How Drake got his giant CN Tower replica from Las Vegas to Toronto

Eric Pearce and his team had about three weeks to turn a big idea into a towering set piece.

Las Vegas team worked for 3 weeks round the clock to get it built

Toronto rapper Drake recreated his famed album cover for Views Monday night atop a replica CN Tower. The set was built over three weeks in Las Vegas and shipped to Toronto piece by piece in five tractor-trailers for OVO Fest. (mr.jobeezy/champagnepapi/Instagram)

Under a gigantic, glowing replica of his beloved CN Tower, rapper Drake told the Toronto crowd gathered at Monday's OVO Fest he had called "19 companies" to build it and they all said no.

So when Eric Pearce got the call, he too was a little skeptical it could be done.

"They came up with the concept of the design for this show rather late," said Pearce, owner of Las Vegas' Show Group Production Services (SGPS), the outfit that helped design and build the faux tower. "It's pretty large."

The cover of Drake's 2016 album, Views. (OVO Sound)

The idea stemmed from the cover of the rapper's 2016 album, Views, which features Drake perched atop the CN Tower, a moment he recreated with the replica during the show.

Pearce and his team had about three weeks to take it from design to delivery, working around the clock, seven days a week in their Las Vegas factory to build it on time. They came up with the plans on how to build it in a single weekend.

"We didn't have time to make any models. We simply looked at photographs," he said. The rapper's team, led by the U.S. production design firm GP-SK Design, provided designs and scaled reference and imagery of the tower.

Carried in 5 tractor-trailers

SGPS has handled production for Guns N' Roses, Justin Bieber and Roger Waters' The Wall tour. They've also worked with Drake on his past tours, which is why Pearce decided to say yes despite the time crunch.

It was a "very difficult" task — Pearce said a replica of that size would normally take six to eight weeks to build. The finished product took up the bulk of the stage and was clad with all of the observation deck's features, including its signature red stripe and the Edge Walk's trolley equipment.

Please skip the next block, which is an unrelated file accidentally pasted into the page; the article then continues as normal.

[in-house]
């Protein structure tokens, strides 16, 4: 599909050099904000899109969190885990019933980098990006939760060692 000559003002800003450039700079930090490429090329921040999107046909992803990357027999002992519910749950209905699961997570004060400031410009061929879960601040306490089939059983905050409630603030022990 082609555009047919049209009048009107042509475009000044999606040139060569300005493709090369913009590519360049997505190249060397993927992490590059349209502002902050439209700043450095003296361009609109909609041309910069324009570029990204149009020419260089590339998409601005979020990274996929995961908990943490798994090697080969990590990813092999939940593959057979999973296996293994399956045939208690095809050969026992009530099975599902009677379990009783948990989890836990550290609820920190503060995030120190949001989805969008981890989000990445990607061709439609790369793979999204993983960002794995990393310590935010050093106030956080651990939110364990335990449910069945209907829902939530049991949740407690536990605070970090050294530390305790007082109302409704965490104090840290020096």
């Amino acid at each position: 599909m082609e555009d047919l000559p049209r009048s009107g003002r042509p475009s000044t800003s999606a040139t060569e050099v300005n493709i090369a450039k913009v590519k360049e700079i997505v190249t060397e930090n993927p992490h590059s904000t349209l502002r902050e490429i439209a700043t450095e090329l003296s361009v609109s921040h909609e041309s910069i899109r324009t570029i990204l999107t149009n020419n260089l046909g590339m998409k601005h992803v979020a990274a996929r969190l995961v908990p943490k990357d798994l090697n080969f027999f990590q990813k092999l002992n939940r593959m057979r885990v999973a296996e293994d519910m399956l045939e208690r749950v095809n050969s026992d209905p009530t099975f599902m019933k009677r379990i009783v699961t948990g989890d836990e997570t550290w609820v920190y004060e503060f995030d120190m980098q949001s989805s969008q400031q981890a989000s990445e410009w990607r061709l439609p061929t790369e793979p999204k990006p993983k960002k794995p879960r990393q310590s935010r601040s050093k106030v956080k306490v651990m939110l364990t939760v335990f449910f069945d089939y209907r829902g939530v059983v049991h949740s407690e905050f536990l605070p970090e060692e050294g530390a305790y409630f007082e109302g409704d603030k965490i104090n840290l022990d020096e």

"The scale of the set is two or three times the traditional rock and roll star set," Pearce said. The replica stood almost 16 metres high — that section of the actual tower is nearly double that height at just over 30 metres.

Once the set was built, it was tested in Las Vegas before it was shipped to Toronto for Monday's show. The tower's pieces filled up five tractor-trailers, which took a few days to get to Canada. The cargo was kept a tight secret the entire time.

"There was simply very little time for the word to spread," Pearce said.

The rapper posted what appeared to be blueprints for the set piece, with the caption 'I got big plans' the day after the concert. Eric Pearce, one of its builders, said the tower is headed back to Las Vegas for storage and is uncertain what happens to it next. (champagnepapi/Twitter)

When the tower got to the Budweiser Stage, a local crew pieced it together under the supervision of a team SGPS sent up from Las Vegas.

And now that the show's over, Pearce said it is already on its way back to Las Vegas, where it will sit in storage for now. He's unsure what happens next but knows that it is far too big for "conventional touring." 

Pearce won't say how much the tower cost to build or whether all the work was worth it for its short stint on stage.

"The economics of it are something you have to ask the client about."


Haydn Watters is a roving reporter in Ontario, mostly serving the province's local CBC Radio shows. He has worked for the CBC in Halifax, Yellowknife, Ottawa and Toronto, with stints at the politics bureau and entertainment unit. He ran an experimental one-person pop-up bureau for the CBC in Barrie, Ont. You can get in touch at haydn.watters@cbc.ca.